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Preventing self-heating of particulate solids

14 July 2016

Many particulate solid materials can exhibit self-heating, which - if unchecked - at the very least is likely to affect the quality of the product or even progress to a fire or an explosion. In this article, Dr. Vahid Ebadat of Chilworth Asia Pacific looks into the mechanisms behind this process.

Mechanisms of self-heating

Self-heating can arise by one of the following different mechanisms:

•  Exothermic (heat releasing) chemical reaction:

The chemical reactions are often an oxidation reaction with air, similar to what occurs during a fire or explosion. At the start of the self-heating process, the reaction is very slow, like steel that oxidizes (corrodes) with atmospheric oxygen to form rust.

•  Exothermic decomposition:

For unstable materials, decomposition results in less complex molecules and sometimes gases, while releasing heat. However, unlike an exothermic reaction, decomposition does not require additional reactants and is therefore largely independent of the environment making it more difficult to predict its occurrence without detailed experimental studies.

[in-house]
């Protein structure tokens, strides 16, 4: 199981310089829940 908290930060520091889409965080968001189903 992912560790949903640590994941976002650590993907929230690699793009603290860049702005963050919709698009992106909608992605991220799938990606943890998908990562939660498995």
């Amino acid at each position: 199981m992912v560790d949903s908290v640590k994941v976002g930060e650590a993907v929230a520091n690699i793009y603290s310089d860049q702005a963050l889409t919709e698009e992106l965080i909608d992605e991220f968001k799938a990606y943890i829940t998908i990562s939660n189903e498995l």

Figure 1 - Test cell for bulk conditions (diameter 50 mm, height 80 mm)
Figure 1 - Test cell for bulk conditions (diameter 50 mm, height 80 mm)

Some materials can self-heat at ambient temperatures and spontaneously ignite in large-scale storage, such as sawdust, coal, sewage sludge, and grain.

How does self-heating occur?

When a material undergoes exothermic chemical reaction(s) or decomposes exothermically, the temperature of the material will rise if the rate of heat generation exceeds the rate of heat loss to the environment. Further, the temperature rise of the material due to the exothermic reaction will exponentially increase the chemical reaction rate, resulting in a faster increase in temperature. This unstable process is referred to as self-heating. Self-heating begins at a temperature at which the rate of heat generation is greater than the rate of heat loss, and this temperature is called the exothermic onset temperature.